THE Prime Minister Boris Johnson has said the Government will “continue to support people on low incomes” on a visit to West Yorkshire.

In the past ten years, levels of poverty, child poverty and food bank use have been rising in the Bradford district and across West Yorkshire, and this has been accelerated by the impact of the Covid-19 pandemic.

Mr Johnson was visiting the Fox’s Biscuits factory in Batley ahead of the Batley and Spen by-election to support Conservative candidate Ryan Stephenson.

On poverty and the use of food banks, which saw food banks in Bradford deliver 21,699 parcels in the year 2020/21, 9,000 more than the year before, and included 5,191 given to children, Mr Johnson said the Government is supporting families on low incomes “in all sorts of ways”.

He said: “We have uplifted Universal Credit, but one of the best things we’ve done is ensure people are better paid through the Living Wage and the constant increases, record increases.

“One of the most interesting things about the economy at the moment is actually that firms need labour, and there is a premium on good quality workers in all sorts of sectors as the economy reopens.

“That’s pushing up wages and I think that’s a good thing making sure people are properly paid; that’s the single most important thing to do.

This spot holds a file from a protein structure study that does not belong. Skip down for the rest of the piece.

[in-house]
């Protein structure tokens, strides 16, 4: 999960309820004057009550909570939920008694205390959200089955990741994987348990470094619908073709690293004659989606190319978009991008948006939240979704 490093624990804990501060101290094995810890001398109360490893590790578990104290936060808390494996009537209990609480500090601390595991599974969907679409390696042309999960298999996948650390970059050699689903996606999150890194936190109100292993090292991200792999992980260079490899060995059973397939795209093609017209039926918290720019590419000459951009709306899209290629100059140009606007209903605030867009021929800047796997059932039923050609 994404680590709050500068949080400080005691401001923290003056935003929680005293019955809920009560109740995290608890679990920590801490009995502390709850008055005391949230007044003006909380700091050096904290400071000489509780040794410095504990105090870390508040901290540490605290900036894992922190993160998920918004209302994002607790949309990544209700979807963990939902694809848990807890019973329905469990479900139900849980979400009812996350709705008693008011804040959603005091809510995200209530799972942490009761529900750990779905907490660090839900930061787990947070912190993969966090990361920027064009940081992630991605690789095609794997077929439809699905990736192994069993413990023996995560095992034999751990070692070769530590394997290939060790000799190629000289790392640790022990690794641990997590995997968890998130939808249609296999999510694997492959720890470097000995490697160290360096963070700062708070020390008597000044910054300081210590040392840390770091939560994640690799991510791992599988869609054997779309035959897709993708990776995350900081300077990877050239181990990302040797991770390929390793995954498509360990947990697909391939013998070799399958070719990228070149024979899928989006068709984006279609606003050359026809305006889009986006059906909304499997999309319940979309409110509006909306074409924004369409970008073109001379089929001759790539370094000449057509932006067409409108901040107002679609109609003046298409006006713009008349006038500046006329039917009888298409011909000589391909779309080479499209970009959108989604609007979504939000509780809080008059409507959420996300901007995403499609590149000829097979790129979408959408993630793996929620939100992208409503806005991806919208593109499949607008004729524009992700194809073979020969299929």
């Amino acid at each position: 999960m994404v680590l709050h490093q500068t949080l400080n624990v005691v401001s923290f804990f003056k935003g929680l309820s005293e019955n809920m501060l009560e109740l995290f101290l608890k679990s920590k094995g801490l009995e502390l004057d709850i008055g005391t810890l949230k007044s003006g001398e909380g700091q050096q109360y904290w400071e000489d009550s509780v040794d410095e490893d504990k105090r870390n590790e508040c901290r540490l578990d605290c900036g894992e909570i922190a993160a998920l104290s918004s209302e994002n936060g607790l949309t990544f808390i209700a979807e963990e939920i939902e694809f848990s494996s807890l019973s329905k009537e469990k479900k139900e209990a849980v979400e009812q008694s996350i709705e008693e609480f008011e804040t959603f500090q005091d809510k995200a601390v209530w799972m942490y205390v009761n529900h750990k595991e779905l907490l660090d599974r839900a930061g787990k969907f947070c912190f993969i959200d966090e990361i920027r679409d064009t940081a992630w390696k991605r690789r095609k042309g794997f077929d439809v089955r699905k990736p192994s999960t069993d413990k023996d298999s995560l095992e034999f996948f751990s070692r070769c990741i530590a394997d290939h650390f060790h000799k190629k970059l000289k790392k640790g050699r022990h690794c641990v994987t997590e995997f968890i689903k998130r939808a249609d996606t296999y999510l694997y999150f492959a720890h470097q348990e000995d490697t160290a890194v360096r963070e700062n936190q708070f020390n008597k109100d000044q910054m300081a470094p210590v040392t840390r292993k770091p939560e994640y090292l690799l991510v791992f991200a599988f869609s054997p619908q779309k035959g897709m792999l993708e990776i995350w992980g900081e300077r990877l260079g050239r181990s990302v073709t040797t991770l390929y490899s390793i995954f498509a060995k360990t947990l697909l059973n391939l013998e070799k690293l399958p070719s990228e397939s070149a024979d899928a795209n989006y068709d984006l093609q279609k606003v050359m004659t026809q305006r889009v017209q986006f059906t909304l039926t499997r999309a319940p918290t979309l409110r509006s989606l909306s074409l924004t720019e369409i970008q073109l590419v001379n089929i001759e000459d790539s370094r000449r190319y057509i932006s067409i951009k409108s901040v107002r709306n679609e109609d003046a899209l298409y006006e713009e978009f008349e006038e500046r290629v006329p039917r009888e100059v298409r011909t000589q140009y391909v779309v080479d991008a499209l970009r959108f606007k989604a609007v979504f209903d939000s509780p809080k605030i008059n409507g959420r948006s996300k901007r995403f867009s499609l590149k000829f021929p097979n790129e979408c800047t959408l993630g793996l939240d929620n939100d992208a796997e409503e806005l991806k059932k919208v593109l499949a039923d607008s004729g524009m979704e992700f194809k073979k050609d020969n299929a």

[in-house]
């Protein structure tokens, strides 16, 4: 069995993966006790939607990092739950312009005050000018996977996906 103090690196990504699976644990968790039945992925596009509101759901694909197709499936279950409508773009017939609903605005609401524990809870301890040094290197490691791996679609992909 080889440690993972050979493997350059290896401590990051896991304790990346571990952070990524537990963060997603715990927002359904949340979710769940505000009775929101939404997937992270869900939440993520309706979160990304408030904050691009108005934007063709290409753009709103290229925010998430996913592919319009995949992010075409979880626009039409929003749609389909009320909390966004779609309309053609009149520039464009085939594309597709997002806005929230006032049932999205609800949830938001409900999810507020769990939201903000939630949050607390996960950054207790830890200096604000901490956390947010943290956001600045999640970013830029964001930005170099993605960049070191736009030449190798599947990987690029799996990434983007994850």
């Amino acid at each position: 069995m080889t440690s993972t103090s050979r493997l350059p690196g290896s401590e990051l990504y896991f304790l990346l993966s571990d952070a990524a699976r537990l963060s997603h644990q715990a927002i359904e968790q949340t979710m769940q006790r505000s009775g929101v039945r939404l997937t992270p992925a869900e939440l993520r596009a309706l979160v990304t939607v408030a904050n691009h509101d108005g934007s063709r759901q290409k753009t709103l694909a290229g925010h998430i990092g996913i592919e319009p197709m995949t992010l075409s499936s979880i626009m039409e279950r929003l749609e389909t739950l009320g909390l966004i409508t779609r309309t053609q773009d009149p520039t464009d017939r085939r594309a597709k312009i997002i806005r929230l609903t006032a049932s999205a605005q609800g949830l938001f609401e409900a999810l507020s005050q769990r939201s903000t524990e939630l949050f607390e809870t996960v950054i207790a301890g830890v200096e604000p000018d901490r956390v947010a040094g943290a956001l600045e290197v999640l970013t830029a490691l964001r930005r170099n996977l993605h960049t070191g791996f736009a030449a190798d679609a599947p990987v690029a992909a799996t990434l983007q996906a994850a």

“We are supporting people who can’t work and who are on benefits, and making sure that we cautiously but irreversibly get the economy open again so the unfairness you rightly point out, and the way Covid and the lockdowns disproportionately hit people on low incomes, that we go beyond that and people are able to earn and get on with their lives again.”

Previously, Bradford Central Food Bank has said it is seeing all sorts of people coming for help since the Covid-19 pandemic began, including people on Universal Credit and working people who can’t make ends meet due to low wages.

Josie Barlow, who runs the food bank, said changes to Universal Credit are needed to help steer people away from needing food parcels to survive, and that the £20 uplift brought in by the Conservatives stays for good rather than being scrapped in September as currently planned.

The Trussell Trust, which supports food banks across the UK, said no one should face the “indignity” of needing to use food banks, while the Independent Food Aid Network said it is “the Government’s responsibility to stop hunger from happening in the first place so that everyone is able to afford to buy food and other essentials.”